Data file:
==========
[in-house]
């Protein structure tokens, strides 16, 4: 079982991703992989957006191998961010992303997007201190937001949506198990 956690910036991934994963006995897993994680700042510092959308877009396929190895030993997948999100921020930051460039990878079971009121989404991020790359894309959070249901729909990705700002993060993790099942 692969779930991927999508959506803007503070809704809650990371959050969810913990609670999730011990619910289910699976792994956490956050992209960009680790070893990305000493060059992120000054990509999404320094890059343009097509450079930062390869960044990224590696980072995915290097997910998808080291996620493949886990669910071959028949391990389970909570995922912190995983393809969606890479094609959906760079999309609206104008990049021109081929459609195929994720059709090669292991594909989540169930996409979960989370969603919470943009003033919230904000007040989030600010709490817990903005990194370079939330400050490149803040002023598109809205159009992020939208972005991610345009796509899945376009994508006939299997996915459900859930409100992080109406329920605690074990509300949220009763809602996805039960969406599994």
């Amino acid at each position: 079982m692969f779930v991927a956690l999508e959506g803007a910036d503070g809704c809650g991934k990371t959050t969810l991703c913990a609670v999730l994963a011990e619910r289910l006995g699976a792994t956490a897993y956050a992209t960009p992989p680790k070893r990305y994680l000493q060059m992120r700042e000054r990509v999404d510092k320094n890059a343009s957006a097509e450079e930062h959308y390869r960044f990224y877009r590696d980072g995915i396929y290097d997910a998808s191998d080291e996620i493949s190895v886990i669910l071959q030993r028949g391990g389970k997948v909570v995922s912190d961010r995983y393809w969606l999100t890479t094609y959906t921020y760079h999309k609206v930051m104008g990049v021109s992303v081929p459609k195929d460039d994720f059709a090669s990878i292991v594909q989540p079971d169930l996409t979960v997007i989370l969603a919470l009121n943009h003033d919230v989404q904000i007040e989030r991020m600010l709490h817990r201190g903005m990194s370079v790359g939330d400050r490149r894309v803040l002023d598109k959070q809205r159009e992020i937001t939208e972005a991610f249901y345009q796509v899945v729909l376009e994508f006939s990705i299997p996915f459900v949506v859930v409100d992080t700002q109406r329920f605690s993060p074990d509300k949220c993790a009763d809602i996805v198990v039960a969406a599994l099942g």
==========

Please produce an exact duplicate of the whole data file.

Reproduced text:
[in-house]
């Protein structure tokens, strides 16, 4: 079982991703992989957006191998961010992303997007201190937001949506198990 956690910036991934994963006995897993994680700042510092959308877009396929190895030993997948999100921020930051460039990878079971009121989404991020790359894309959070249901729909990705700002993060993790099942 692969779930991927999508959506803007503070809704809650990371959050969810913990609670999730011990619910289910699976792994956490956050992209960009680790070893990305000493060059992120000054990509999404320094890059343009097509450079930062390869960044990224590696980072995915290097997910998808080291996620493949886990669910071959028949391990389970909570995922912190995983393809969606890479094609959906760079999309609206104008990049021109081929459609195929994720059709090669292991594909989540169930996409979960989370969603919470943009003033919230904000007040989030600010709490817990903005990194370079939330400050490149803040002023598109809205159009992020939208972005991610345009796509899945376009994508006939299997996915459900859930409100992080109406329920605690074990509300949220009763809602996805039960969406599994």
């Amino acid at each position: 079982m692969f779930v991927a956690l999508e959506g803007a910036d503070g809704c809650g991934k990371t959050t969810l991703c913990a609670v999730l994963a011990e619910r289910l006995g699976a792994t956490a897993y956050a992209t960009p992989p680790k070893r990305y994680l000493q060059m992120r700042e000054r990509v999404d510092k320094n890059a343009s957006a097509e450079e930062h959308y390869r960044f990224y877009r590696d980072g995915i396929y290097d997910a998808s191998d080291e996620i493949s190895v886990i669910l071959q030993r028949g391990g389970k997948v909570v995922s912190d961010r995983y393809w969606l999100t890479t094609y959906t921020y760079h999309k609206v930051m104008g990049v021109s992303v081929p459609k195929d460039d994720f059709a090669s990878i292991v594909q989540p079971d169930l996409t979960v997007i989370l969603a919470l009121n943009h003033d919230v989404q904000i007040e989030r991020m600010l709490h817990r201190g903005m990194s370079v790359g939330d400050r490149r894309v803040l002023d598109k959070q809205r159009e992020i937001t939208e972005a991610f249901y345009q796509v899945v729909l376009e994508f006939s990705i299997p996915f459900v949506v859930v409100d992080t700002q109406r329920f605690s993060p074990d509300k949220c993790a009763d809602i996805v198990v039960a969406a599994l099942g």